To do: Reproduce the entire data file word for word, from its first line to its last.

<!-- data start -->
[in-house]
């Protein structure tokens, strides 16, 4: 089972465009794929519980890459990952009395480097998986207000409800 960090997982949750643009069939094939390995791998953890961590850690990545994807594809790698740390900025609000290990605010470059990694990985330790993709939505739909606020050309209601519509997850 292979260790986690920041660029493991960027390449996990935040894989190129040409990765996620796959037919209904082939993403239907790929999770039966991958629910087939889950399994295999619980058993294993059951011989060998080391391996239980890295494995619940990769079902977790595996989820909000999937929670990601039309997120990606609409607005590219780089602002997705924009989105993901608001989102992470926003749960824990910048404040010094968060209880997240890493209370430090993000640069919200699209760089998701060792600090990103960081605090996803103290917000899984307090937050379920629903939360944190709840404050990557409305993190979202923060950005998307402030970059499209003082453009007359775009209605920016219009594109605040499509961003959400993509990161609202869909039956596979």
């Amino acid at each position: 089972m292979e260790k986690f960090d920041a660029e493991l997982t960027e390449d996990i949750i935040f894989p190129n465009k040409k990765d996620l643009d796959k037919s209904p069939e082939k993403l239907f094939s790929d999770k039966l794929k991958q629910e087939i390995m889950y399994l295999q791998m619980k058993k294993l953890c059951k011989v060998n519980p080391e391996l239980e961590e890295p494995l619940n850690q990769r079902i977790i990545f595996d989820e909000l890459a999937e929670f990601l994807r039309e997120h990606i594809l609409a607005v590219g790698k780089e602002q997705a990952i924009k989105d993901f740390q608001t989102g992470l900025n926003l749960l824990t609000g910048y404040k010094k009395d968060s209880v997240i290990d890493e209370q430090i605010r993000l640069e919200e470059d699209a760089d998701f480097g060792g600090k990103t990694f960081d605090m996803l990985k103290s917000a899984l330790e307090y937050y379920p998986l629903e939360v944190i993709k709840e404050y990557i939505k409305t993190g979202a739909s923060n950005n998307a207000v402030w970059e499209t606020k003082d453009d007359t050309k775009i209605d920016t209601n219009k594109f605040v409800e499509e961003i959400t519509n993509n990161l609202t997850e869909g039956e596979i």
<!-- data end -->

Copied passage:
[in-house]
């Protein structure tokens, strides 16, 4: 089972465009794929519980890459990952009395480097998986207000409800 960090997982949750643009069939094939390995791998953890961590850690990545994807594809790698740390900025609000290990605010470059990694990985330790993709939505739909606020050309209601519509997850 292979260790986690920041660029493991960027390449996990935040894989190129040409990765996620796959037919209904082939993403239907790929999770039966991958629910087939889950399994295999619980058993294993059951011989060998080391391996239980890295494995619940990769079902977790595996989820909000999937929670990601039309997120990606609409607005590219780089602002997705924009989105993901608001989102992470926003749960824990910048404040010094968060209880997240890493209370430090993000640069919200699209760089998701060792600090990103960081605090996803103290917000899984307090937050379920629903939360944190709840404050990557409305993190979202923060950005998307402030970059499209003082453009007359775009209605920016219009594109605040499509961003959400993509990161609202869909039956596979």
């Amino acid at each position: 089972m292979e260790k986690f960090d920041a660029e493991l997982t960027e390449d996990i949750i935040f894989p190129n465009k040409k990765d996620l643009d796959k037919s209904p069939e082939k993403l239907f094939s790929d999770k039966l794929k991958q629910e087939i390995m889950y399994l295999q791998m619980k058993k294993l953890c059951k011989v060998n519980p080391e391996l239980e961590e890295p494995l619940n850690q990769r079902i977790i990545f595996d989820e909000l890459a999937e929670f990601l994807r039309e997120h990606i594809l609409a607005v590219g790698k780089e602002q997705a990952i924009k989105d993901f740390q608001t989102g992470l900025n926003l749960l824990t609000g910048y404040k010094k009395d968060s209880v997240i290990d890493e209370q430090i605010r993000l640069e919200e470059d699209a760089d998701f480097g060792g600090k990103t990694f960081d605090m996803l990985k103290s917000a899984l330790e307090y937050y379920p998986l629903e939360v944190i993709k709840e404050y990557i939505k409305t993190g979202a739909s923060n950005n998307a207000v402030w970059e499209t606020k003082d453009d007359t050309k775009i209605d920016t209601n219009k594109f605040v409800e499509e961003i959400t519509n993509n990161l609202t997850e869909g039956e596979i």